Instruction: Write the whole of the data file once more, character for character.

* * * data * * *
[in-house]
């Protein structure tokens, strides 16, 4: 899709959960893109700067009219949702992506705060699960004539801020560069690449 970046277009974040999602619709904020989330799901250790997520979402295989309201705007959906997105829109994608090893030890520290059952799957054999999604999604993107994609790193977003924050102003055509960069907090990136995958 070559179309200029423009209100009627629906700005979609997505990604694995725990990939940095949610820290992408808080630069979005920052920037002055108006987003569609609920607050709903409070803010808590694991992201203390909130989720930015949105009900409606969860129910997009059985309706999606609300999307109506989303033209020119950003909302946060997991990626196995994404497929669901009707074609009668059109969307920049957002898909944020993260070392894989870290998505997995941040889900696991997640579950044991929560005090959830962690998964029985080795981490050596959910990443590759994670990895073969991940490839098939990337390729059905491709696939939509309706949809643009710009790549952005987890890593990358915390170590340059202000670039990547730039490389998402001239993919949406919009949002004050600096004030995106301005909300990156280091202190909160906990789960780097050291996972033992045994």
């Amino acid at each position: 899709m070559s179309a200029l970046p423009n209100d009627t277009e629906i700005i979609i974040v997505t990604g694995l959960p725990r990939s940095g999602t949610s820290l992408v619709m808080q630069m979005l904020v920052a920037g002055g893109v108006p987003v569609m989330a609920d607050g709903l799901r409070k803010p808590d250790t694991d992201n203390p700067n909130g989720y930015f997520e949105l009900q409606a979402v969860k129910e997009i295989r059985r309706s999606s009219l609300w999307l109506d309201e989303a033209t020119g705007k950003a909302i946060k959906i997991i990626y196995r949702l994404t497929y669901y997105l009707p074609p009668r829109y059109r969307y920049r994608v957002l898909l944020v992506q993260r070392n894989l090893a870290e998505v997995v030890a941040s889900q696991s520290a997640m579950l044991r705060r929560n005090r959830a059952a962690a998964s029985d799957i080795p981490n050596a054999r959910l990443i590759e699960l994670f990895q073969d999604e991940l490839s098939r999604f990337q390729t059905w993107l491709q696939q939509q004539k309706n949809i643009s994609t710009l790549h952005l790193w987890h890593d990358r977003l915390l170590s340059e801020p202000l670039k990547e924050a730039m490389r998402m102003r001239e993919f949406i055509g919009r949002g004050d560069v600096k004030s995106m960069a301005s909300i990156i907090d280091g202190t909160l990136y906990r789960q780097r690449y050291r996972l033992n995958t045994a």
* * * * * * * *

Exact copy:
[in-house]
């Protein structure tokens, strides 16, 4: 899709959960893109700067009219949702992506705060699960004539801020560069690449 970046277009974040999602619709904020989330799901250790997520979402295989309201705007959906997105829109994608090893030890520290059952799957054999999604999604993107994609790193977003924050102003055509960069907090990136995958 070559179309200029423009209100009627629906700005979609997505990604694995725990990939940095949610820290992408808080630069979005920052920037002055108006987003569609609920607050709903409070803010808590694991992201203390909130989720930015949105009900409606969860129910997009059985309706999606609300999307109506989303033209020119950003909302946060997991990626196995994404497929669901009707074609009668059109969307920049957002898909944020993260070392894989870290998505997995941040889900696991997640579950044991929560005090959830962690998964029985080795981490050596959910990443590759994670990895073969991940490839098939990337390729059905491709696939939509309706949809643009710009790549952005987890890593990358915390170590340059202000670039990547730039490389998402001239993919949406919009949002004050600096004030995106301005909300990156280091202190909160906990789960780097050291996972033992045994």
């Amino acid at each position: 899709m070559s179309a200029l970046p423009n209100d009627t277009e629906i700005i979609i974040v997505t990604g694995l959960p725990r990939s940095g999602t949610s820290l992408v619709m808080q630069m979005l904020v920052a920037g002055g893109v108006p987003v569609m989330a609920d607050g709903l799901r409070k803010p808590d250790t694991d992201n203390p700067n909130g989720y930015f997520e949105l009900q409606a979402v969860k129910e997009i295989r059985r309706s999606s009219l609300w999307l109506d309201e989303a033209t020119g705007k950003a909302i946060k959906i997991i990626y196995r949702l994404t497929y669901y997105l009707p074609p009668r829109y059109r969307y920049r994608v957002l898909l944020v992506q993260r070392n894989l090893a870290e998505v997995v030890a941040s889900q696991s520290a997640m579950l044991r705060r929560n005090r959830a059952a962690a998964s029985d799957i080795p981490n050596a054999r959910l990443i590759e699960l994670f990895q073969d999604e991940l490839s098939r999604f990337q390729t059905w993107l491709q696939q939509q004539k309706n949809i643009s994609t710009l790549h952005l790193w987890h890593d990358r977003l915390l170590s340059e801020p202000l670039k990547e924050a730039m490389r998402m102003r001239e993919f949406i055509g919009r949002g004050d560069v600096k004030s995106m960069a301005s909300i990156i907090d280091g202190t909160l990136y906990r789960q780097r690449y050291r996972l033992n995958t045994a």